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Revolving door swings freely in America's statehouses

Anything goes in some states; legislators exploit loopholes in others

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From left: Former Ill. House Rep. Kevin McCarthy, Illinois State Capitol in Springfield.

Ballotpedia, Wikimedia Commons

On October 26, 2011, the Illinois legislature passed a bill that authorized construction of a multi-billion-dollar smart grid and reshaped how utility companies seek approval for raising electricity rates. Consumer groups opposed the measure, saying it was a handout to utilities.

But the final blow for opponents came three months later when former state Rep. Kevin McCarthy, who had pushed the bill through the legislature only to resign after winning its passage, registered his own lobbying firm and signed his first clients. Prominent among them: Commonwealth Edison, one of the state’s largest utilities.

“It’s hard to believe that there wasn’t a quid pro quo for this,” said Scott Musser, an Illinois lobbyist for AARP, which opposed the bill.

McCarthy declined to comment. And despite the potential conflict of interest, his move seems to have been in full compliance with state ethics laws. In Illinois and 14 other states, there aren’t any laws preventing legislators from resigning one day and registering as lobbyists the next, according to data compiled by the National Conference of State Legislatures.

Most other states impose “cooling off” periods of one or two years during which legislators or government officials are restricted from lobbying or taking certain private-sector jobs. But a review by the State Integrity Investigation found that in several of those states, including Florida, Indiana and Utah, to name a few, the rules are riddled with loopholes, narrowly written or loosely enforced.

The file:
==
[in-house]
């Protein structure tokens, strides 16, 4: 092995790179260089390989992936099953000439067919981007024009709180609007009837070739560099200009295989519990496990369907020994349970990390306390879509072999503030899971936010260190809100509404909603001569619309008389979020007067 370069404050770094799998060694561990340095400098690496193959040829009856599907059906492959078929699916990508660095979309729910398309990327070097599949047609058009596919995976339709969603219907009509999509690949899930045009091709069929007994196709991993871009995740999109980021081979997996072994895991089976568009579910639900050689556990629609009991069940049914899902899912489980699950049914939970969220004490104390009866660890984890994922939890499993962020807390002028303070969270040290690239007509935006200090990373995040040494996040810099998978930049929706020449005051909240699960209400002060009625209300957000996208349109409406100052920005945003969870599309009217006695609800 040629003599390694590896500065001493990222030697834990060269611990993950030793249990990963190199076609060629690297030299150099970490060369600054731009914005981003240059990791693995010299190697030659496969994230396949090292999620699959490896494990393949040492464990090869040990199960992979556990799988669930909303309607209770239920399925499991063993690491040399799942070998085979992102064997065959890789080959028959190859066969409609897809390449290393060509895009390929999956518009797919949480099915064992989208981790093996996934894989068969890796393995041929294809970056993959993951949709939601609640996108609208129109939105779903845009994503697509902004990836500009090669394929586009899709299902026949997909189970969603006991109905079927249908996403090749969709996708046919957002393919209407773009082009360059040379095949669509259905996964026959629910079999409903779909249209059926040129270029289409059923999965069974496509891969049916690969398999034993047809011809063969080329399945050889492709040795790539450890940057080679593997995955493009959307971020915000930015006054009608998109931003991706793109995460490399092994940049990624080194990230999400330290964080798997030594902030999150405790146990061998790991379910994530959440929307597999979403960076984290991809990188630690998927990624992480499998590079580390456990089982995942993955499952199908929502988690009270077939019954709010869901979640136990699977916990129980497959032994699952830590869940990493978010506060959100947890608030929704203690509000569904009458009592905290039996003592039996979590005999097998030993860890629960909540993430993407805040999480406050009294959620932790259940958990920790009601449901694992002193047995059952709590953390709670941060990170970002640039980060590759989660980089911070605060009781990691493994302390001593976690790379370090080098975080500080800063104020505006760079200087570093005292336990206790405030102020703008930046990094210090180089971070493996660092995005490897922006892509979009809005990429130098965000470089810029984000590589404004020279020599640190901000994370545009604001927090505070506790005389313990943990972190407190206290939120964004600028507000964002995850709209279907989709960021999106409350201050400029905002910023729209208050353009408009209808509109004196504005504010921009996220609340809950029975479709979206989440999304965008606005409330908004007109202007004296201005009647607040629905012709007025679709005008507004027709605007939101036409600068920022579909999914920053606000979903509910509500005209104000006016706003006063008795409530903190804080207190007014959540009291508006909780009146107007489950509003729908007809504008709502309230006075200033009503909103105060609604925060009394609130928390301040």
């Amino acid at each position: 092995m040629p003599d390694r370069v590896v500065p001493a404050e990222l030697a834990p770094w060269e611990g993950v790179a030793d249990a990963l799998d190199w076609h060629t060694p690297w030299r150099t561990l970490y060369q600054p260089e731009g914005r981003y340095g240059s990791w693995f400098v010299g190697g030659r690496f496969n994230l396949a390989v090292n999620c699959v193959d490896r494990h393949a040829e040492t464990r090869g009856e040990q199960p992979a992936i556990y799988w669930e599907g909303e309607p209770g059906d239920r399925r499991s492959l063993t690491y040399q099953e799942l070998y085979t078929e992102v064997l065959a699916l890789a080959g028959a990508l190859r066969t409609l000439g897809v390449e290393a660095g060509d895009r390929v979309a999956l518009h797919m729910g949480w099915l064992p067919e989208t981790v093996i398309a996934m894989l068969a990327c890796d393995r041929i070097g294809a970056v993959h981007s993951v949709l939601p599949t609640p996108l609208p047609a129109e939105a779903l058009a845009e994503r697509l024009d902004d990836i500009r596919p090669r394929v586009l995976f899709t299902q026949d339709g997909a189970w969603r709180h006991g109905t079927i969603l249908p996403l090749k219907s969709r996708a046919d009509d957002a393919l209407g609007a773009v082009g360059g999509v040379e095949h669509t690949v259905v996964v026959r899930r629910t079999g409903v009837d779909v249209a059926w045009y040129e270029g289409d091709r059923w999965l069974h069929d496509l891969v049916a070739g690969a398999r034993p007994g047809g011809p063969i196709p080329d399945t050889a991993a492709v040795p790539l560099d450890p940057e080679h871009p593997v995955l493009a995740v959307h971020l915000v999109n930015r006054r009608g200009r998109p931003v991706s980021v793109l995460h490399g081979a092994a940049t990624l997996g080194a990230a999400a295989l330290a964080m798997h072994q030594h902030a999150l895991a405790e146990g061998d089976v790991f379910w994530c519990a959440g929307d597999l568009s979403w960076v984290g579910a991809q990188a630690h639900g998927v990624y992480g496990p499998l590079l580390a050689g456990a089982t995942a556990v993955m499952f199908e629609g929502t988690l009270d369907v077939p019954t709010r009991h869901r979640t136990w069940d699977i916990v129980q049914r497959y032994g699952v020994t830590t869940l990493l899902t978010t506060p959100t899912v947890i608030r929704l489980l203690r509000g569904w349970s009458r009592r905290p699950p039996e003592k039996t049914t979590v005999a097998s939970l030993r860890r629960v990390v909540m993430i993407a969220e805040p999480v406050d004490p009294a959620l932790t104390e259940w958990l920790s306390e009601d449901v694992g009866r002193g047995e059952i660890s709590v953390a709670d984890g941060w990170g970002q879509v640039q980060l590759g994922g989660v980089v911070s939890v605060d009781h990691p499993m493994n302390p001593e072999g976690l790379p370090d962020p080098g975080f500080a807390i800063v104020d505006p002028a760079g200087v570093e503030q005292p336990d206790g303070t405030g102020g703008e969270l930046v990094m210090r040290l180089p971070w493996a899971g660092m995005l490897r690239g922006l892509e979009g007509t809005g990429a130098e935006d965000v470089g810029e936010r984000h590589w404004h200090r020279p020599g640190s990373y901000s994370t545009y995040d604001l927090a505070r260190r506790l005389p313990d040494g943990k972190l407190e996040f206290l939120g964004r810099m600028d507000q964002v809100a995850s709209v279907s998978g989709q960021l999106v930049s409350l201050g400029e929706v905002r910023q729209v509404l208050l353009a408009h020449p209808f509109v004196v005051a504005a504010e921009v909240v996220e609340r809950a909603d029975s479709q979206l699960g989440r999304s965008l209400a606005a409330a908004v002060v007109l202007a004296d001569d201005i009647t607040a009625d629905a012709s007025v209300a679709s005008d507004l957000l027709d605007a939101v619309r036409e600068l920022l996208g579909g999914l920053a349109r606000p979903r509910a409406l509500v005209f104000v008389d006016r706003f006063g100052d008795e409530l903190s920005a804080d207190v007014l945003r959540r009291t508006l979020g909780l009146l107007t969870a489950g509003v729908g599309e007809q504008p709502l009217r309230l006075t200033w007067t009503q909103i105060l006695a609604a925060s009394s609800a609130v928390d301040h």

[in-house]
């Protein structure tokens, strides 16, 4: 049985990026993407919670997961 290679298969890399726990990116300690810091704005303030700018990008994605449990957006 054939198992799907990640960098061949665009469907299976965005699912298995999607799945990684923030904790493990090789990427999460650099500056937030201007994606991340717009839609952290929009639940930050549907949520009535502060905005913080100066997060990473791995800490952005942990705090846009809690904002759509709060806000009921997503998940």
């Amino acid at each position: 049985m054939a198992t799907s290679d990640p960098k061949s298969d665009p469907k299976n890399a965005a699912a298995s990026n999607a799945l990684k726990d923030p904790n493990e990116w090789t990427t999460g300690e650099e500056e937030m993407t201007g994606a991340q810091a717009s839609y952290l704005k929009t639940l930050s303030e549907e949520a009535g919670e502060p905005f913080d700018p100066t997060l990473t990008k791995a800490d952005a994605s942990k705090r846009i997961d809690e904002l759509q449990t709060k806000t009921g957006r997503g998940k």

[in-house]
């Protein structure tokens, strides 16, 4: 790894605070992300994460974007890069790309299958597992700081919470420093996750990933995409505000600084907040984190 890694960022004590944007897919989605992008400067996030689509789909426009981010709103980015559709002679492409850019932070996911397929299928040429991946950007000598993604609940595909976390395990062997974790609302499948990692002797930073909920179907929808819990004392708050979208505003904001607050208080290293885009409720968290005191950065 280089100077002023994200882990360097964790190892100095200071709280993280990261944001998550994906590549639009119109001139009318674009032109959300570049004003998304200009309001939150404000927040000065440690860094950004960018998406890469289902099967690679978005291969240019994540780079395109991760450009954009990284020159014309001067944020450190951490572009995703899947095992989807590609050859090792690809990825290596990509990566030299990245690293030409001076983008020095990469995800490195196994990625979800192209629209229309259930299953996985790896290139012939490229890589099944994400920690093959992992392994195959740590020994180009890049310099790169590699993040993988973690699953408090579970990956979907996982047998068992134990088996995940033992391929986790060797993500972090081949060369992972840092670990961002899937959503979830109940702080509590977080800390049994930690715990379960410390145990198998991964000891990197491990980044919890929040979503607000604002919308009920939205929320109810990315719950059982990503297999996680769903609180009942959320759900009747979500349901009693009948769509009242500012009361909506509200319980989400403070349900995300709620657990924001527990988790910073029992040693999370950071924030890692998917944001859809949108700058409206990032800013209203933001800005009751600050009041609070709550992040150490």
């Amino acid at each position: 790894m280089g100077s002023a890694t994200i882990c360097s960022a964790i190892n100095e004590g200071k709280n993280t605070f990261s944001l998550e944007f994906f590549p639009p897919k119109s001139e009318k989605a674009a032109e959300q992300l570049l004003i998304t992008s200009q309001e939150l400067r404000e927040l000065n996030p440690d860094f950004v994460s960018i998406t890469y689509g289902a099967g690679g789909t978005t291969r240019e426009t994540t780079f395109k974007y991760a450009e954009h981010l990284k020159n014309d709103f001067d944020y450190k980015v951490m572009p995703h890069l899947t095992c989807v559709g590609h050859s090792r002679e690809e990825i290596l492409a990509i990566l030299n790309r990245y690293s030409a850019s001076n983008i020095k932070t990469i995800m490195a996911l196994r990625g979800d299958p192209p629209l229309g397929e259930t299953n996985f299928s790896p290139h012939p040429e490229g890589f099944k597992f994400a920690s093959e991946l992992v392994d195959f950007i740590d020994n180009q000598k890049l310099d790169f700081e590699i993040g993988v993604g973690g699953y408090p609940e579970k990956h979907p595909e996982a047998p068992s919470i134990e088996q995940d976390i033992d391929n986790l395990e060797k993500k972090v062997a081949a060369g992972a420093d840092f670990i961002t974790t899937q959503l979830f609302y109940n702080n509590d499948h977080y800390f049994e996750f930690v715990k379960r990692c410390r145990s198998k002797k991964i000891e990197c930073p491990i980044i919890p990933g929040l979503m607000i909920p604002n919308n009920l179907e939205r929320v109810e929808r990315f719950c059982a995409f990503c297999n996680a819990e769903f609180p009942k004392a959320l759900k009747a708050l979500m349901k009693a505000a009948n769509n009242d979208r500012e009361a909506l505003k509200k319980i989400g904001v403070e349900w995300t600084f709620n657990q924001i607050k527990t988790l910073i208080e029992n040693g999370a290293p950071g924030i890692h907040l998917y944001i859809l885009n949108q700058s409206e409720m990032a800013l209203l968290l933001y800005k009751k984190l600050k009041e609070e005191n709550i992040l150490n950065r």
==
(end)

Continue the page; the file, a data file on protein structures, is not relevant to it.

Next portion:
And so in many states, it is simply common practice for lawmakers and other officials to cash in on their expertise and connections by lobbying or consulting for the private sector immediately after leaving office. Ethics experts say this “revolving door” erodes public trust in government and corrupts policy-making.

In the most egregious cases, legislators or regulators have written laws or set policy that helps a business or industry with whom they have been negotiating for a job once they leave office. Some states do not ban this practice.

“It smells bad, I guess is about the nicest way I can say it,” said Peggy Kerns, director of the Center for Ethics in Government at the National Conference of State Legislatures.

Need for balance

Even advocates of stricter revolving-door laws caution that a balance must be struck. A complete ban on post-employment lobbying or overly restrictive laws preventing other private-sector work could discourage qualified people from serving in public office and unfairly penalize them for their work. The issue can be particularly complicated at the state level, where many legislatures meet for just a few months a year and pay lawmakers modest salaries. Those calling for stronger laws generally support one- or two-year cooling off periods.

But in the absence of such temporary bans, ethics experts say the revolving door between government and the private sector helps elevate the interests of wealthy private clients above those of the public.

“Legislators build up relationships with one another,” said Jason Kander, Missouri’s new secretary of state, who pushed unsuccessfully for ethics reforms as a state legislator. “It’s one thing when that working relationship is beneficial to your constituents — that’s how the process is supposed to work. But when that relationship becomes beneficial to paid interests, that’s when you cross the ethical line.”

From legislator to lobbyist

In 2003, Illinois Gov. Rod Blagojevich signed an ethics reform bill that placed limits on post-government employment for certain public officials. The law prevents officials from taking a job if they oversaw a contract with their potential employer while in government. The reform came after the administrator of the Illinois Gaming Board started working for Harrah’s casino immediately after resigning from office in 2003. But the law does not prevent a legislator from sponsoring a bill that benefits a company and then resigning in order to work for the firm.

McCarthy’s case was perhaps the most dramatic example of this, but he is not alone. Over the past year, several other lawmakers have stepped down to begin lobbying careers. In a March editorial, the Chicago Tribune wrote that  legislators should “be embarrassed” by the common practice.

The Senate sponsor of the electrical utility bill, Mike Jacobs, is the son of a former legislator who now lobbies for ComEd, the utility, among other clients. ComEd also hired Rep. Marlow Colvin, who had actually proposed another piece of legislation that the utility opposed, after he resigned in March. Colvin told an Illinois newspaper he had been talking with ComEd about the position for months before his retirement. Another representative stepped down in November and will head the Illinois Petroleum Council, an industry lobbying group.